“I’m a guy that likes to be innovative,” says Miller, who has been working with Diamond for 35 of his 40-plus years in live sound. “I have been working to move to the kind of system we have now for several years. The first kind of automation, or semi-automation, that I had was a modified Ramsa 840 console with programmable MIDI mutes. The objective was to go from song to song and have only the channels open that you needed to have open, with no chance of making any mistakes.” To mute and unmute channels on the Ramsa, Miller used Cue Sheet MIDI software running on a Macintosh.
Miller’s next setup included 14 Yamaha Pro Mix 01s used as submixers, and feeding stereo sends into a 24-channel Yamaha PM3500. “The Pro Mix 01 was the first [digital mixer] that was 100-percent recallable — every function and feature,” notes Miller. “So, not only could I recall the channels off and on, I could recall all the EQ, I could recall any little effects and things I was using within the unit itself. And I had some external effects that were MIDI-recallable, some Lexicon stuff. So, that was the second generation.”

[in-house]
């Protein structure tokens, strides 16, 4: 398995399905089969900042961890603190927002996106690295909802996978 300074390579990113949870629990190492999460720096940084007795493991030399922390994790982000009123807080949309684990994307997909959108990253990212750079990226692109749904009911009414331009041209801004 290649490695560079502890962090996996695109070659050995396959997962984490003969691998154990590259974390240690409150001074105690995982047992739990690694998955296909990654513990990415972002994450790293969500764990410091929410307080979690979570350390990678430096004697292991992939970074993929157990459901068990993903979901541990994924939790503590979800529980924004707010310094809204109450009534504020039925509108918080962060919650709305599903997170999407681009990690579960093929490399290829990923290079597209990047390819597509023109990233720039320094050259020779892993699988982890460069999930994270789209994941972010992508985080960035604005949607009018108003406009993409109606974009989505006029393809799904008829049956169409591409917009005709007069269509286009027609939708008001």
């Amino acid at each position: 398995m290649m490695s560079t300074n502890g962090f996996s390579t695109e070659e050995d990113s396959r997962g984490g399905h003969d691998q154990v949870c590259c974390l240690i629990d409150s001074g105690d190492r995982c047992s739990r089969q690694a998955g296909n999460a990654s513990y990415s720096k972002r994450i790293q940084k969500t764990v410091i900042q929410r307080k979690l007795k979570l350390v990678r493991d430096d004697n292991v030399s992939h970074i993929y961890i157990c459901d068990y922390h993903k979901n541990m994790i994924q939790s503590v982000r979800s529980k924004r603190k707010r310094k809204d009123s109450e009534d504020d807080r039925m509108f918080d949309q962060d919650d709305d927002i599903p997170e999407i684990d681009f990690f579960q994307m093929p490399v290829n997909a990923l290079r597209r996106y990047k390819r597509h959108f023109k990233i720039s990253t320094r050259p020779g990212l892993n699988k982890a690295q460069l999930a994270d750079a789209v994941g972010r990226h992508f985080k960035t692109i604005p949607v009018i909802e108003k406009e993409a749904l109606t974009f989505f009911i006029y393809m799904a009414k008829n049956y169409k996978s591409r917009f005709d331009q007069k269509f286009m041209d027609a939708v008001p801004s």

Miller’s third-generation setup revolved around a pair of Yamaha 02Rs fed at line-level from Soundcraft preamps onstage, an arrangement that provided automated control over up to 80 inputs. Also, for the first time, the onstage musicians were given a way to mix their own monitors. “We did that by using a little Ashly unit, a VCA-controlled box with eight little faders on it that controlled a box that was down under the stage,” recalls Miller. “But it was all-analog.”